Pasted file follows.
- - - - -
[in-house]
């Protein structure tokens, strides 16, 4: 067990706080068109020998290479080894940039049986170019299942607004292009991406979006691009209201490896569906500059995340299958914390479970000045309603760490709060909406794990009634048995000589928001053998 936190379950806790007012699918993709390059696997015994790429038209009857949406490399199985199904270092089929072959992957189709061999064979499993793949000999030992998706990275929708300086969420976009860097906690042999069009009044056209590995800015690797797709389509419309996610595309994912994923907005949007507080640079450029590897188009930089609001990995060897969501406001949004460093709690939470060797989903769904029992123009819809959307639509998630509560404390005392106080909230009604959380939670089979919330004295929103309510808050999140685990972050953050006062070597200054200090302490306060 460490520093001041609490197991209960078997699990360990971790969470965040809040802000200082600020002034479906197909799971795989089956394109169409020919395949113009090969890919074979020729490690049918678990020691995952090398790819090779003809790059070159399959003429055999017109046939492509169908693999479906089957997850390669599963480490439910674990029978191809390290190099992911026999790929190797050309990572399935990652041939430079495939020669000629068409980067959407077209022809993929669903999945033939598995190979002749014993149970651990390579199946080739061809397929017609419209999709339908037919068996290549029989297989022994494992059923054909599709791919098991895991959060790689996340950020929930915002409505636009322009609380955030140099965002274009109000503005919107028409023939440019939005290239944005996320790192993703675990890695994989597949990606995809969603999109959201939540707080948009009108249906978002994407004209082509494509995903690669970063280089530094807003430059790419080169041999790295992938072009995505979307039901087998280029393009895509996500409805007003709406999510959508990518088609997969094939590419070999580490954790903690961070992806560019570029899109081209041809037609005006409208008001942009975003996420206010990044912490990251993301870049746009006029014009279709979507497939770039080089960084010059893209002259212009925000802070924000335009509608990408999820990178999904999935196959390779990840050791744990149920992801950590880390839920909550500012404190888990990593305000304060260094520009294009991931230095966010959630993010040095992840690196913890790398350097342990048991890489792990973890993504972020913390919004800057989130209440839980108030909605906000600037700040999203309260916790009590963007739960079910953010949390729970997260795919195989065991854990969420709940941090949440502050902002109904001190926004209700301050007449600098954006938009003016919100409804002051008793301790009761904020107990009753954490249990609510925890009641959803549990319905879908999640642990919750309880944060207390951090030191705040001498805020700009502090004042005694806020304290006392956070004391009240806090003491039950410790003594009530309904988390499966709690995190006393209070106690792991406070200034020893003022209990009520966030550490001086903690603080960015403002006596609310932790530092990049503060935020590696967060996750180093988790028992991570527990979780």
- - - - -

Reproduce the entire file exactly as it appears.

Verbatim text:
[in-house]
């Protein structure tokens, strides 16, 4: 067990706080068109020998290479080894940039049986170019299942607004292009991406979006691009209201490896569906500059995340299958914390479970000045309603760490709060909406794990009634048995000589928001053998 936190379950806790007012699918993709390059696997015994790429038209009857949406490399199985199904270092089929072959992957189709061999064979499993793949000999030992998706990275929708300086969420976009860097906690042999069009009044056209590995800015690797797709389509419309996610595309994912994923907005949007507080640079450029590897188009930089609001990995060897969501406001949004460093709690939470060797989903769904029992123009819809959307639509998630509560404390005392106080909230009604959380939670089979919330004295929103309510808050999140685990972050953050006062070597200054200090302490306060 460490520093001041609490197991209960078997699990360990971790969470965040809040802000200082600020002034479906197909799971795989089956394109169409020919395949113009090969890919074979020729490690049918678990020691995952090398790819090779003809790059070159399959003429055999017109046939492509169908693999479906089957997850390669599963480490439910674990029978191809390290190099992911026999790929190797050309990572399935990652041939430079495939020669000629068409980067959407077209022809993929669903999945033939598995190979002749014993149970651990390579199946080739061809397929017609419209999709339908037919068996290549029989297989022994494992059923054909599709791919098991895991959060790689996340950020929930915002409505636009322009609380955030140099965002274009109000503005919107028409023939440019939005290239944005996320790192993703675990890695994989597949990606995809969603999109959201939540707080948009009108249906978002994407004209082509494509995903690669970063280089530094807003430059790419080169041999790295992938072009995505979307039901087998280029393009895509996500409805007003709406999510959508990518088609997969094939590419070999580490954790903690961070992806560019570029899109081209041809037609005006409208008001942009975003996420206010990044912490990251993301870049746009006029014009279709979507497939770039080089960084010059893209002259212009925000802070924000335009509608990408999820990178999904999935196959390779990840050791744990149920992801950590880390839920909550500012404190888990990593305000304060260094520009294009991931230095966010959630993010040095992840690196913890790398350097342990048991890489792990973890993504972020913390919004800057989130209440839980108030909605906000600037700040999203309260916790009590963007739960079910953010949390729970997260795919195989065991854990969420709940941090949440502050902002109904001190926004209700301050007449600098954006938009003016919100409804002051008793301790009761904020107990009753954490249990609510925890009641959803549990319905879908999640642990919750309880944060207390951090030191705040001498805020700009502090004042005694806020304290006392956070004391009240806090003491039950410790003594009530309904988390499966709690995190006393209070106690792991406070200034020893003022209990009520966030550490001086903690603080960015403002006596609310932790530092990049503060935020590696967060996750180093988790028992991570527990979780």